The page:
Dreamcatchers: One of the most fascinating traditions of Native Americans…
The dreamcatcher has been a part of Native American culture for generations. Traditionally, they are said to protect the sleeping people from negative dreams while letting positive dreams pass through. Dreamcatchers are said to have originated with the Ojibwe people (Ojibwe Chippewa tribe), but it wasn’t until the Pan-Indian Movement of the 1960s and 1970s that they were adopted by Native Americans of a number of different nations through intermarriage and trade.
The Ojibwe word for dreamcatcher “asabikeshiinh” actually means spider, referring to the web woven to loosely cover the hoop. Photo Credit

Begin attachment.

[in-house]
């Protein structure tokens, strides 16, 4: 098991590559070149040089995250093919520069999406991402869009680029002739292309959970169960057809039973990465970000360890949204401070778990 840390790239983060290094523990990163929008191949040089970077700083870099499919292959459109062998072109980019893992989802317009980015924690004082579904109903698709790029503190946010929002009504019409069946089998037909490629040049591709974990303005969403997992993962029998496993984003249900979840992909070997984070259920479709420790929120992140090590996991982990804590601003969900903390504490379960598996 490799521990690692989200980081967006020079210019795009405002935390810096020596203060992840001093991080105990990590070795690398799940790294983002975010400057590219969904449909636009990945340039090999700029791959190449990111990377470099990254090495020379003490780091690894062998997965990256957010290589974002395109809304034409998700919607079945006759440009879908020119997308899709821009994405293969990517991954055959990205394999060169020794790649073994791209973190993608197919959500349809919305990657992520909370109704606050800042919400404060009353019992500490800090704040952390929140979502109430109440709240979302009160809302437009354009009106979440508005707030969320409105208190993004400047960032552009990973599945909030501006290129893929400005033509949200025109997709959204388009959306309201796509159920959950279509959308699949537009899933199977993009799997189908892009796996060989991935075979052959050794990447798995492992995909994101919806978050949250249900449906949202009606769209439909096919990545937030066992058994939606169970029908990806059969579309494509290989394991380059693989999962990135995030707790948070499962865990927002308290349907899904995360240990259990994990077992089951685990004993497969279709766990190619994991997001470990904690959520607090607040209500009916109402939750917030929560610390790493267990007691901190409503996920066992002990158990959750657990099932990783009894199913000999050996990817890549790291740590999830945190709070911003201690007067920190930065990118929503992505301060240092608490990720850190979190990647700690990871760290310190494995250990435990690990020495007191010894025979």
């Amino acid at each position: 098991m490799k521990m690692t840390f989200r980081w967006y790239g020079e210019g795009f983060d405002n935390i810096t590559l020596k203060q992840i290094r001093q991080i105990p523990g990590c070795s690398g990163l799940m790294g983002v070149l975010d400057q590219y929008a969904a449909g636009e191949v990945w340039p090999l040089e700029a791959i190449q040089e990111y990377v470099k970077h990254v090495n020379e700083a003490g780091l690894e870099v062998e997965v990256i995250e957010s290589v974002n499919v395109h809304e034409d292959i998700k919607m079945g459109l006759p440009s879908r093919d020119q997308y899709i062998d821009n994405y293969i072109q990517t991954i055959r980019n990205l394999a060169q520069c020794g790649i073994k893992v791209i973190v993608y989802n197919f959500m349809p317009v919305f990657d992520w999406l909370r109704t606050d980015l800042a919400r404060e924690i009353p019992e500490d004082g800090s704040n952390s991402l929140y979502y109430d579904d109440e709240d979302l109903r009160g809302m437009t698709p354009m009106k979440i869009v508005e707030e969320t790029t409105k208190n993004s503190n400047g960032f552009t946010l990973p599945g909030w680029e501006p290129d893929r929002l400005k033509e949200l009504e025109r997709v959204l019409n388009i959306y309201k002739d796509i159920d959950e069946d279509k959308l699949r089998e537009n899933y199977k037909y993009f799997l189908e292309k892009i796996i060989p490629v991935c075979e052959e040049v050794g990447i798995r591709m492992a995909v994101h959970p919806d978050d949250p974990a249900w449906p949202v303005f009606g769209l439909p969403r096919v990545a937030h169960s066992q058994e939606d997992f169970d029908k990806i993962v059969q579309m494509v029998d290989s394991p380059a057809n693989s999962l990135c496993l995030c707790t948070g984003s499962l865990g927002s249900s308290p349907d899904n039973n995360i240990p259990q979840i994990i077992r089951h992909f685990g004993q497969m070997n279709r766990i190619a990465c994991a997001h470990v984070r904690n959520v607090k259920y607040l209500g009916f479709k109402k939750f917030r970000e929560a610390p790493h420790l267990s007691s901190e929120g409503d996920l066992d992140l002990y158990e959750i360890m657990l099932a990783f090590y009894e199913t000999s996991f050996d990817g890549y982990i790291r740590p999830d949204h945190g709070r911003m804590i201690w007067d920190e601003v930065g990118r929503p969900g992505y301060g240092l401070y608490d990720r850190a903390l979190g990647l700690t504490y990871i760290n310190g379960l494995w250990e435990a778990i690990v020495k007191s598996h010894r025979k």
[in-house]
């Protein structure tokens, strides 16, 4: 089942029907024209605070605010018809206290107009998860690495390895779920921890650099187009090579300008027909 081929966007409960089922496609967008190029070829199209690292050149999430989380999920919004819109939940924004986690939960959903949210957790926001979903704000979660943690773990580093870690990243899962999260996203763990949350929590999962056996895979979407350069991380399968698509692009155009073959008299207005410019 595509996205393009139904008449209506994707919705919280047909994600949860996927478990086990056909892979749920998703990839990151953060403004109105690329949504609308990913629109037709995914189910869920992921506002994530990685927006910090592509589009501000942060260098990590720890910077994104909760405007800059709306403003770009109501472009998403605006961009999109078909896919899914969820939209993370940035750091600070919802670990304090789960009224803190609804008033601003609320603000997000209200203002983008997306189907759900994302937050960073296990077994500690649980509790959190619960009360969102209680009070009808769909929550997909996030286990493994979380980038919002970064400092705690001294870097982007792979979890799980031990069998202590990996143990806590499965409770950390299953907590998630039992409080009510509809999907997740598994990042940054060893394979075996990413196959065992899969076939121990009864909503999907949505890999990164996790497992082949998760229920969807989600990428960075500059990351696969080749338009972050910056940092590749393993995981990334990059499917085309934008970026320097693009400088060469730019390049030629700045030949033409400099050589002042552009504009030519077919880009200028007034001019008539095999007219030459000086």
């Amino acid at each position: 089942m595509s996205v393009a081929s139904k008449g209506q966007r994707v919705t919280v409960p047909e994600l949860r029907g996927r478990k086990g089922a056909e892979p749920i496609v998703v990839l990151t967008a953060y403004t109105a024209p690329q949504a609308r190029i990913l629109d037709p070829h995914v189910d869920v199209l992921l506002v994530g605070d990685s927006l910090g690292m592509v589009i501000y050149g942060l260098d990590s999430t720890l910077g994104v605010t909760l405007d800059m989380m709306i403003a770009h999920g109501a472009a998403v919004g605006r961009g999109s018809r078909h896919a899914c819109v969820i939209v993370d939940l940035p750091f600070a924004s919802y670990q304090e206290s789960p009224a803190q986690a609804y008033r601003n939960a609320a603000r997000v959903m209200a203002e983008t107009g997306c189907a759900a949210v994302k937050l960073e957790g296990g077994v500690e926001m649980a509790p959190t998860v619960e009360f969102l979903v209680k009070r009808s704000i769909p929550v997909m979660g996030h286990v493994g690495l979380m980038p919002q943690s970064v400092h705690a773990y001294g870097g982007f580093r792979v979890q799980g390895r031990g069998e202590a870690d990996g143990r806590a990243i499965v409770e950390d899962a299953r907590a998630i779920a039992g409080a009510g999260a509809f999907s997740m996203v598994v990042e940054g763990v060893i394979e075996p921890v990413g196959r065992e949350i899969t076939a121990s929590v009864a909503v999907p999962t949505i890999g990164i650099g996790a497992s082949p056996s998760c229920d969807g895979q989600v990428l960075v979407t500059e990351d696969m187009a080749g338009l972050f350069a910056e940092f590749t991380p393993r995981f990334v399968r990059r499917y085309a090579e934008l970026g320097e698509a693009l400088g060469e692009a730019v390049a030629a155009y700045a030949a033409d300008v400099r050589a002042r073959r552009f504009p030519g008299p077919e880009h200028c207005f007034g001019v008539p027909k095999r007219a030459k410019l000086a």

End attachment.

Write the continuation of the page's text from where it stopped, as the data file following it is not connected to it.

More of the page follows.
They usually consist of a small wooden hoop covered in a net or web of natural fibers, with meaningful sacred items like feathers and beads attached. Photo Credit
Traditionally, the Ojibwa construct dreamcatchers by tying sinew strands in a web around a small round or tear-shaped frame of willow. The dreamcatcher is then decorated with sacred items such as feathers, arrowheads, beads, and shells
They used natural feathers and semi-precious gemstones, with one gemstone to each web to symbolize the single creator in the web of life.